Difficulties with uniformity and equity in both methods exist as well. An inmate sentenced to five years who commits a trafficking offense could receive due process protection if deprived of thirty days (thirty days is approximately 1.7% of five years), but an inmate sentenced to forty-five years who commits the same offense and loses the same thirty days would be entitled to no due process protection, as thirty days is but .18% of forty-five years.60 It impresses us as patently unfair to afford one inmate due process, but not another, when all factors are the same except the length of their initial sentence or the balance remaining to be served.
Interestingly, application of the relative approach could implicitly overturn Malchi. There, we concluded that six months, in and of itself, is "more than de minimis."61 Under a percentage or relative approach, however, even six months could be considered de minimis. For example, if an inmate were sentenced to sixty years incarceration, the forfeiture of six months good-time credit would be less than one percent of his sentence. We would have to ask whether six months, equaling less than one percent of the actual sentence, should nevertheless be considered de minimis. If so, how could this example comport with our holding under Malchi's absolute approach that six months "is more than de minimis?" For Teague, the question would be whether the deprivation of thirty days—regardless of the length of his actual sentence—is always going to be de minimis.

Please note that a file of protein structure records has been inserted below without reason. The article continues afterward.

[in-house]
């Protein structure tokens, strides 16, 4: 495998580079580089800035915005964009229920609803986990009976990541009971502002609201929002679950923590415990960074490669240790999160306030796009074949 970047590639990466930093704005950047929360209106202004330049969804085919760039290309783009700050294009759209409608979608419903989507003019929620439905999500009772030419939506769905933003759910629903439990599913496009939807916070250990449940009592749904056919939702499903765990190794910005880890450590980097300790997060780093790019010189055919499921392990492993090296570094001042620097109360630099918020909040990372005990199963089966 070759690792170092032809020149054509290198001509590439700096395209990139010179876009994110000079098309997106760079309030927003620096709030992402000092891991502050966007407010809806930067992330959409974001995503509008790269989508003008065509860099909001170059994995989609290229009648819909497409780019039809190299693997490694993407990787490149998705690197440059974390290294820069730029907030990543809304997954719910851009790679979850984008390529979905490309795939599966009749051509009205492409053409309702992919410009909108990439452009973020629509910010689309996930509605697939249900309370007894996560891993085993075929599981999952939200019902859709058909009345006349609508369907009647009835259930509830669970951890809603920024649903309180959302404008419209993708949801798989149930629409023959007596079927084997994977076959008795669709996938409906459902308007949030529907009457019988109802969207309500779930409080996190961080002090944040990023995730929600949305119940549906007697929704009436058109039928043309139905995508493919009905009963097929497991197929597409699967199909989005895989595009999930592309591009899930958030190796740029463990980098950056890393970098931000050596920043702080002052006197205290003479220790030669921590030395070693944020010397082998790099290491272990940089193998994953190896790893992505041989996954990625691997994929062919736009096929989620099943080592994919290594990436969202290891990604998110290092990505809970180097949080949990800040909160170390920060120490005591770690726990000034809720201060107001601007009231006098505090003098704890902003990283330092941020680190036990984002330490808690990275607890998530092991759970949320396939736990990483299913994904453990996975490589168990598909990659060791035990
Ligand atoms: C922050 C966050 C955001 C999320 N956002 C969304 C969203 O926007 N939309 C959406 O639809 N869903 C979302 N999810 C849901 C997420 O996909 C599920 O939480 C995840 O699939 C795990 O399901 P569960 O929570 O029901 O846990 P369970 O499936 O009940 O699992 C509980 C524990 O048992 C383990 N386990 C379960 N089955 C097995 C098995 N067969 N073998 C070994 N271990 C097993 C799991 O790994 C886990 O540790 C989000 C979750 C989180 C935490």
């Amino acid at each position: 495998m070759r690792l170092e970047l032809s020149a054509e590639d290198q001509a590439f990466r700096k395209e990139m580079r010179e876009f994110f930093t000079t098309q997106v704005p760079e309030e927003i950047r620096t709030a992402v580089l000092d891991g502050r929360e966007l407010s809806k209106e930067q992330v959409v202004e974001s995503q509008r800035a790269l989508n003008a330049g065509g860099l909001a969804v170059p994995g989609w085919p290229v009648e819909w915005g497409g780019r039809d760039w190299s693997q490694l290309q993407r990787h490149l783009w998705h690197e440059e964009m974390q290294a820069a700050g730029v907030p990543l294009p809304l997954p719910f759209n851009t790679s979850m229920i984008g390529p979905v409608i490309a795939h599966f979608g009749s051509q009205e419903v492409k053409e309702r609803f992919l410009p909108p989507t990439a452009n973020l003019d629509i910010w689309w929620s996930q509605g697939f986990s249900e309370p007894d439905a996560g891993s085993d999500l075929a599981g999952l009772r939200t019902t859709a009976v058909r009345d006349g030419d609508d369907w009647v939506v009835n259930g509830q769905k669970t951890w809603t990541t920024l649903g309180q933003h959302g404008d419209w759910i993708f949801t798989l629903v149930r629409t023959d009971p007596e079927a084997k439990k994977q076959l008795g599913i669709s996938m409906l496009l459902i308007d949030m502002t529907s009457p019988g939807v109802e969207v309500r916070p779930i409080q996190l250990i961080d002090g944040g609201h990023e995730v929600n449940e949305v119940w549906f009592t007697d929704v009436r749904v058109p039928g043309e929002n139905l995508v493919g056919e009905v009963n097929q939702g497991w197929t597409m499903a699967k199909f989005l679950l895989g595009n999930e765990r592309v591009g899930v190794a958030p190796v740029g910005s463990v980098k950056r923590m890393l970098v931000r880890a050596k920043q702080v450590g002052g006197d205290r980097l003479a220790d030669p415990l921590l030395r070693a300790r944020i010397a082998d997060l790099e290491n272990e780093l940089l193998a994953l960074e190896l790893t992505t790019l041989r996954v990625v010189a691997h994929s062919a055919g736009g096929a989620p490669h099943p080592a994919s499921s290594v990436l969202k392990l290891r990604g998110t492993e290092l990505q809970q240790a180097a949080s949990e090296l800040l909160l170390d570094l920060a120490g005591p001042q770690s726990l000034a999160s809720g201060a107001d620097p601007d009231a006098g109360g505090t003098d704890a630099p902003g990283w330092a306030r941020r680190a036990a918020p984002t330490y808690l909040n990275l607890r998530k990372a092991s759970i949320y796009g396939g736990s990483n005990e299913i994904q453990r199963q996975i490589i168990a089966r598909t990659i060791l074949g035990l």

As the de minimis concept is contrary to Supreme Court precedent and is a Pandora's Box, the opening of which would let loose myriad difficulties and inequities, we today hold that no amount of previously earned good-time credit, however slight, can ever be deemed de minimis and, more importantly, that any loss of such credits that extends the inmate's expectation of release is never subject to a test for de minimis in the context of procedural due process. The TDCJ-CID must afford its inmates procedural due process before depriving them of any good-time credit. If, as argued by counsel for the TDCJ-CID, this would open the floodgates of disciplinary appeals, the prisons of Texas can either use any of the innumerable alternative punishments that do not offend due process or see to it that their inmates receive the process that is due before taking away any good-time credits.